Statewide education advisory council visits UD's newest laboratory
1:57 p.m., Dec. 17, 2013--Members of the Delaware STEM Education Council, established by Gov. Jack Markell in 2010 to lead initiatives that foster science, technology, engineering and mathematics education in the state’s schools, met on the UD campus last week and visited new instructional labs.
Before the council’s regular quarterly meeting, which is hosted at varying locations around the state, members stopped by the University’s new Interdisciplinary Science and Engineering Laboratory (ISE Lab) to see some of its leading-edge classrooms and teaching labs.
Defining and defending the cyber-landscape
The group was invited to meet on campus by Kate Scantlebury, who is a professor of chemistry and biochemistry, coordinator of secondary science education and director of secondary education in the College of Arts and Sciences, as well as a member of the state STEM council.
Council co-chair Judson Wagner, a former high school physics teacher who now is STEM coordinator for the Brandywine School District, described the ISE Lab facilities as models of “the student-centered classroom.”
He and other council members saw demonstrations of the building’s flexible instructional spaces, high-tech equipment and small classrooms with adjoining laboratories, all designed to promote problem-based learning in which students work collaboratively and delve into real-world problems.
Council members donned special glasses to view images of the brain projected in a 3-D format, and they heard about ways in which faculty members on ISE Lab’s first floor are working to integrate introductory courses in chemistry with those in biology for undergraduate science students.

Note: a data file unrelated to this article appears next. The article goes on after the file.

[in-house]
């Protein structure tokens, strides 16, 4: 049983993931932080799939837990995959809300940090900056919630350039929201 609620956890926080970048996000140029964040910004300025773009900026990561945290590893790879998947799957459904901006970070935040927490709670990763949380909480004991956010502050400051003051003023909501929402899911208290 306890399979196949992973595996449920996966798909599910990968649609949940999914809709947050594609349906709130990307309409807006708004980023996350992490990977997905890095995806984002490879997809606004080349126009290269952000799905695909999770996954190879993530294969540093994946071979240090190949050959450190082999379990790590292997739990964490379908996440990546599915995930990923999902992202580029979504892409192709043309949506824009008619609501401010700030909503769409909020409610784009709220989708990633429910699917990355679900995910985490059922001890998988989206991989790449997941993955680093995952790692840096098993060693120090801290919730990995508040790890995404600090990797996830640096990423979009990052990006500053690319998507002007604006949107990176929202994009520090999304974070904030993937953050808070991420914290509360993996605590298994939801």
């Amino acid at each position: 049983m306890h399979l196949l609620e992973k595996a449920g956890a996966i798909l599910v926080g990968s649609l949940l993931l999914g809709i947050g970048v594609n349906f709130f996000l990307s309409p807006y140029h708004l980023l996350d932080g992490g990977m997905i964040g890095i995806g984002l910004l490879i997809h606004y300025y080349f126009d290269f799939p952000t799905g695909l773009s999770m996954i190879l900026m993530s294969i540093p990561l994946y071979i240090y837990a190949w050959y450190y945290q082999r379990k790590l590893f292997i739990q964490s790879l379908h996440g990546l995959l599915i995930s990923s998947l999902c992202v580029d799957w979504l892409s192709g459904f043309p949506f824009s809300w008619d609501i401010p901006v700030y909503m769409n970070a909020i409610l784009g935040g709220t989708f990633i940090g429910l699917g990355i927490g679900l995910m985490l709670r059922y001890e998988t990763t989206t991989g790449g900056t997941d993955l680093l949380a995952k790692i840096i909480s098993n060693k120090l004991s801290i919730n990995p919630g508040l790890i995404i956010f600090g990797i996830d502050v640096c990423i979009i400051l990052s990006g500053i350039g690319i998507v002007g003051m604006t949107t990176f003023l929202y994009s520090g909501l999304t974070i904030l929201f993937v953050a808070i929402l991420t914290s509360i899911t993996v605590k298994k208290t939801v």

They also sat in on a presentation by preceptor Adebanjo Oriade, who earned his doctorate in physics at UD in 2007 and returned to work with students, graduate teaching assistants and faculty in ISE Lab’s new team approach to teaching and learning.
Oriade demonstrated some of the ways in which students in Physical Science 101 many of them majoring in elementary education are learning to use hand-held electronic devices to gather and analyze data and report their results. One student group, for example, made a video of a skateboarder and then analyzed the principles of motion involved in that activity.
“This is a facility that can really make a difference in the way we educate students in STEM,” said John Jungck, director of ISE Lab’s instructional wing, the DuPont Interdisciplinary Science Learning Laboratories.
“It’s different for the students, it’s different for the professors, but they don’t want to go back.”
Article by Ann Manser
Photos by Evan Krape